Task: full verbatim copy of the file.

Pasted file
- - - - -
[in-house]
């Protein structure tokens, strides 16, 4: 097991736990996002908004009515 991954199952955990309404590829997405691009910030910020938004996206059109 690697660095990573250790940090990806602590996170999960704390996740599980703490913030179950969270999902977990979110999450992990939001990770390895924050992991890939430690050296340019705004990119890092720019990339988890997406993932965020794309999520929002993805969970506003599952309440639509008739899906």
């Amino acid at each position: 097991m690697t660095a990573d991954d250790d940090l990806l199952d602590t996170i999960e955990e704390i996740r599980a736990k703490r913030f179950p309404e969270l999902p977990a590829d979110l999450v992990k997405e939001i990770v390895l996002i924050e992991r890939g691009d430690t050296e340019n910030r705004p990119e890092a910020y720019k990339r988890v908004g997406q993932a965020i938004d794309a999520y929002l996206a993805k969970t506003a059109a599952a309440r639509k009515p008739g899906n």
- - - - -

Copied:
[in-house]
């Protein structure tokens, strides 16, 4: 097991736990996002908004009515 991954199952955990309404590829997405691009910030910020938004996206059109 690697660095990573250790940090990806602590996170999960704390996740599980703490913030179950969270999902977990979110999450992990939001990770390895924050992991890939430690050296340019705004990119890092720019990339988890997406993932965020794309999520929002993805969970506003599952309440639509008739899906």
């Amino acid at each position: 097991m690697t660095a990573d991954d250790d940090l990806l199952d602590t996170i999960e955990e704390i996740r599980a736990k703490r913030f179950p309404e969270l999902p977990a590829d979110l999450v992990k997405e939001i990770v390895l996002i924050e992991r890939g691009d430690t050296e340019n910030r705004p990119e890092a910020y720019k990339r988890v908004g997406q993932a965020i938004d794309a999520y929002l996206a993805k969970t506003a059109a599952a309440r639509k009515p008739g899906n």